Montreal-based TransForce – one of North America’s largest trucking operations – has struck a deal with the owner of Transport America, which is a portfolio company of Goldner Hawn Johnson & Morrison, to buy the Eagan, MN-based truckload carrier for $310 million, including the assumption of about $150 million in debt. Transport America, which operates about 1,500 tractors and 4,400 trailers, will continue to operate under its current name. The transaction is subject to customary closing conditions and should close near the end of June 2014, TransForce said.

“This acquisition will immediately provide TransForce with a critical mass in the highly-fragmented TL sector in the United States, and we stand to benefit from Transport America's extensive geographic footprint and longstanding relationships with blue chip customers,” said Alain Bédard, TransForce chairman and CEO.

The deal came as Transport America was pursuing an initial public offering. The carrier had filed a draft registration in August 2013 and an amended statement in March. Transport America had previously been a publicly held company, but it went private in 2006.

“We had always committed to going down a dual path,” Transport America President and CEO Scott Arves told Fleet Owner. “The filing allowed us to have good conversations with other suitors."

The TransForce deal met all the goals Transport America would have achieved through an IPO, Arves said, adding the IPO’s principal objective was to create an exit strategy for Goldner Hawn at a fair price. Access to capital for growth was another major objective, and “ideally we wanted to keep the company together,” he added.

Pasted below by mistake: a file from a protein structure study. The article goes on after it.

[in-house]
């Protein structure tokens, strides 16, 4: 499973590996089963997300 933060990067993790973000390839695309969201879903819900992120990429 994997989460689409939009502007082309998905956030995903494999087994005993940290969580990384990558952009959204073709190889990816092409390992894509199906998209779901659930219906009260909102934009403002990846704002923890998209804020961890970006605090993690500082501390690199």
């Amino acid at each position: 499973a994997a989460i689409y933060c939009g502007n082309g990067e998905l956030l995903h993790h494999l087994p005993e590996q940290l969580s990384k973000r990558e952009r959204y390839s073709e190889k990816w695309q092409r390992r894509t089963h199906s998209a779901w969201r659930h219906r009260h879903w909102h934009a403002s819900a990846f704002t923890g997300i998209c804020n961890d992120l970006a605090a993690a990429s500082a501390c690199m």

TransForce’s business model is to function basically as a holding company, allowing its carriers to operate under their existing names and management structures. “There won’t be any changes in terms of how we face the public,” Arves said. Nor does the company expect to turn over any functions to TransForce. “They don’t have a truckload presence in the U.S., and we didn’t do this deal for back-office synergies.” So Arves does not anticipate any change in Transport America’s vendor relationships.

While both the IPO and the TransForce deal achieved Transport America’s objectives, the tipping point in favor of TransForce was the certainty, Arves said. “If we had gone public on a stand-alone basis we would have been small [for a publicly traded carrier]. It would have been a difficult path for us but one we believe would have been possible.” An IPO also would have required a commitment to a multi-year strategy for obtaining capital while TransForce can provide those resources immediately as needed, Arves said.

With annual revenues of about $3 billion (U.S.), TransForce is one of the 10 largest for-hire trucking operations in North America, and acquiring Transport America adds about $350 million more in revenue.